Wot I Think: Hand of Fate

uh, you really should learn how to fast shuffle, dude

Hand of Fate [official site] is a CCG/roguelite in which a masked, magical figure challenges you to play an increasingly deadly card game against him, switching to high-speed, stabby third-person combat whenever you get into a fight. It’s out now.

The reason I so often want to play boardgames despite having a hard drive full of more videogames than I could ever hope to complete isn’t simply because occasional contact with other human beings is unfortunately necessary in order to remember how to talk. It’s because having an opponent who voices their frustration and exhilaration as the game goes for or against them makes it seem so much more than it is. It becomes a true contest, its cards and dice these physical extensions of your will to defeat another lifeform. Videogames, usually, offer us the canned, meaningless soundbytes of a hundred thousand slain foes, but they don’t often offer us a single, overarching opponent who lets slip irritation or indulges in crowing. They’ll often offer us someone we want to defeat because they’re shown to do terrible things or have a skull for a face, but they very rarely offer us someone we want to defeat purely because they are our rival.

There are many things that Hand of Fate does rather well, but the standout is that you spend so much of the game staring at this guy:


Throughout the game, before and after almost every action you take, he’ll offer a warning, sneering chastisement or grudging respect. He looks like Raistlin but sounds like Sean Pertwee (though what I strongly suspect to be an Australian accent irregularly breaks through the faux-Brit), and while he’s almost avuncular at times, the desire to defeat this smug SOB who quietly revels in your misfortune can become overwhelming. The cards you draw and transitory enemies you battle are merely a means to that end.

There are so many spoken (and well-written) words here, but all with one aim: sell the character. Where other RPGs (I loosely stick this in there, but there is as yet no safe phrase for what’s an ever-broader genre that flirts with roleplaying essentials) bulk their hours of play up with sprawling, flabby lore and cutscene, this is dedicated to a single cause and backs that up with tight, compulsive mechanics.

This is, for the most part, a masterclass in a single character’s sustained dialogue holding a whole game together. While lines do noticeably repeat by around about Hand of Fate’s halfway point (some three or four hours in, if that’s your metric for a game’s worth, though even then you’re very likely to go back and revisit old opponents with new cards in hand), whatever tombola they’re stored in chucks them out in random enough combinations that it really works. You’re not just playing a game, you’re playing a game against a masked dick who thinks he knows it all. DESTROY. And yet, he also feels like an ally in the joy of playing the game. You might be trying to best each other, but you’re experiencing this adventure together.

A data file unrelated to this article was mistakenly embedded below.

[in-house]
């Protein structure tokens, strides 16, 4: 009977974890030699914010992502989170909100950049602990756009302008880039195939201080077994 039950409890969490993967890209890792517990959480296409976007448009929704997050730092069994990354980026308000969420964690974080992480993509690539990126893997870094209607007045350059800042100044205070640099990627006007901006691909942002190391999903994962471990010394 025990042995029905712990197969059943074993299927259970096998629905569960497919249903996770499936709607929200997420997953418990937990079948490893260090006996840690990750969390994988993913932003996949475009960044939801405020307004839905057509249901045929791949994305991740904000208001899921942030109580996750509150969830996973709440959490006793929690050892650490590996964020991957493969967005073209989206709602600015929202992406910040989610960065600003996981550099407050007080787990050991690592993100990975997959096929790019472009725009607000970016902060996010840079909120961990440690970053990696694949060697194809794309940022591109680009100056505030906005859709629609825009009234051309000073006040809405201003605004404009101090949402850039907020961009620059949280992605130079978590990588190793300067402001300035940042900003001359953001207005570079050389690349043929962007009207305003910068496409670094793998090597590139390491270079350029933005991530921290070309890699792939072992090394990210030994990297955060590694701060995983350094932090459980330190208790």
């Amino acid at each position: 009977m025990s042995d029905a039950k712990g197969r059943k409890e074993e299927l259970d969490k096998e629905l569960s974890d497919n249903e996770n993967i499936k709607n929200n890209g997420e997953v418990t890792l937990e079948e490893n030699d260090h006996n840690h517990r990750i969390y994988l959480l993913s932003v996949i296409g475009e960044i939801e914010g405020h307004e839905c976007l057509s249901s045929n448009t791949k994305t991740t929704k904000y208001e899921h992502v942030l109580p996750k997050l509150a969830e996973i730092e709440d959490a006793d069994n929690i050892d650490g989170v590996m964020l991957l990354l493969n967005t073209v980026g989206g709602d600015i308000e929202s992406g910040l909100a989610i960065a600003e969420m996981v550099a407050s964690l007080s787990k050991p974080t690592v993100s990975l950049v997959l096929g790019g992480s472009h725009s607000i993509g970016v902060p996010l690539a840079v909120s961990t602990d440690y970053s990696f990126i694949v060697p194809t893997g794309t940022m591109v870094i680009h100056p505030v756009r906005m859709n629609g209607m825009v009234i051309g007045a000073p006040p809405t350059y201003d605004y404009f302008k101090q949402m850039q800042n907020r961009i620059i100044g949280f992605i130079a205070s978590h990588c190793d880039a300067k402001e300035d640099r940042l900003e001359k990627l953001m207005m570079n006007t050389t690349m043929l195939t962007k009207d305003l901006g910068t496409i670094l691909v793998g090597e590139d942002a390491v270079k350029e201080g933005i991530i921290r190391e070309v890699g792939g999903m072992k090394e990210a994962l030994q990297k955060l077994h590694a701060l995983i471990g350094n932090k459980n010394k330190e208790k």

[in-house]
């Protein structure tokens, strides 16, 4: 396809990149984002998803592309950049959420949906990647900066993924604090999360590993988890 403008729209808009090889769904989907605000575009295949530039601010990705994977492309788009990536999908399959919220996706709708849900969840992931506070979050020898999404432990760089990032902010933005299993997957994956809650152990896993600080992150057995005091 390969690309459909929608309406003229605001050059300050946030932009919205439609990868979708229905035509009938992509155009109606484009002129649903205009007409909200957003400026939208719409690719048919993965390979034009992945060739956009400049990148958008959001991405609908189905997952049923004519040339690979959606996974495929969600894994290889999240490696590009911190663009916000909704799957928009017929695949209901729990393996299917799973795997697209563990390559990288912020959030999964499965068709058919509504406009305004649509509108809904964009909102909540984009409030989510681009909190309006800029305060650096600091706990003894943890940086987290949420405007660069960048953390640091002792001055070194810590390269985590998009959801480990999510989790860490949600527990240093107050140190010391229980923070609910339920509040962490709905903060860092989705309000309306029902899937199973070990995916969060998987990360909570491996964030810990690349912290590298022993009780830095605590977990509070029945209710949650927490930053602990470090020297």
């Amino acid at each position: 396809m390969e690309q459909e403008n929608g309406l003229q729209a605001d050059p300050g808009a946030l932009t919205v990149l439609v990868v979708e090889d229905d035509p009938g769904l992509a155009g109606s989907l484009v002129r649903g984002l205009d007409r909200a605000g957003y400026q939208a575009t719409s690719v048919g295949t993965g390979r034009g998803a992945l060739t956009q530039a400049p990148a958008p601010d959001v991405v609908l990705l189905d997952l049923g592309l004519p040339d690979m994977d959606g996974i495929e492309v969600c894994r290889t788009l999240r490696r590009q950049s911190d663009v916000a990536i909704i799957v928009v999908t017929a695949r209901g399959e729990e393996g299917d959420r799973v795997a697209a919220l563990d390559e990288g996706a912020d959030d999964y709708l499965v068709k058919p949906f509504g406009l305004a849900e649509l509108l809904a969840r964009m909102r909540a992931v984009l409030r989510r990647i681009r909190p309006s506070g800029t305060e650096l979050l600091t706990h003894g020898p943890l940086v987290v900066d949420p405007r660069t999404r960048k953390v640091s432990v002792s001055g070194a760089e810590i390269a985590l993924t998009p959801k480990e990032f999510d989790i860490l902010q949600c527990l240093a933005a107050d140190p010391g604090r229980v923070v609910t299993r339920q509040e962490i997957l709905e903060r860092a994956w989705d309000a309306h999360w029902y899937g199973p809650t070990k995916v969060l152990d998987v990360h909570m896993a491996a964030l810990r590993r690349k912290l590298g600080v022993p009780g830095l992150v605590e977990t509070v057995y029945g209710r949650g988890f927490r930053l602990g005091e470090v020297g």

Hand of Fate does cut to hack’n’slash fantasy combat, using a looser, simpler take on the Batman: Arkham games’ counter/combo system (more on which shortly), but in the main it’s a simulation of a collectible card game. Where something like Magic The Gathering: Duels of the Planeswalkers simply does as this as pretend cards on the screen, this goes all out to show the physical minutiae of play. The little bowl full of tokens, the unused cards pushed to one side, the carry case full of stored decks. It’s all in character, though – you’re duelling a vaguely malevolent wizard in some dark fantasy land, not meeting Ian from Accounts in the darkest corner of The Red Lion.

It’s lovely, it’s appropriately dorky, and it understands that the appeal of board and card games comes from something far more tactile and tangible than the accruement or demolition of numbers. With its regular switching between the table and the battlefield, Hand of Fate blurs the lines between cards-as-combat and actual combat.

Once in a while I wish it would just stick to the cards – because the hacky-slashy stuff feels like a interruption – but I appreciate what it’s trying to do. It’s this sweetly literal interpretation of how our minds create heroic escapades from a dungeon master’s enthusiastic descriptions. File Hand of Fate alongside Community’s Advanced Dungeons & Dragons episode in terms of successfully evoking why this world of pen, paper and imagination can, with the right mindset, explode into something so thrilling. Honestly, it’s brilliant.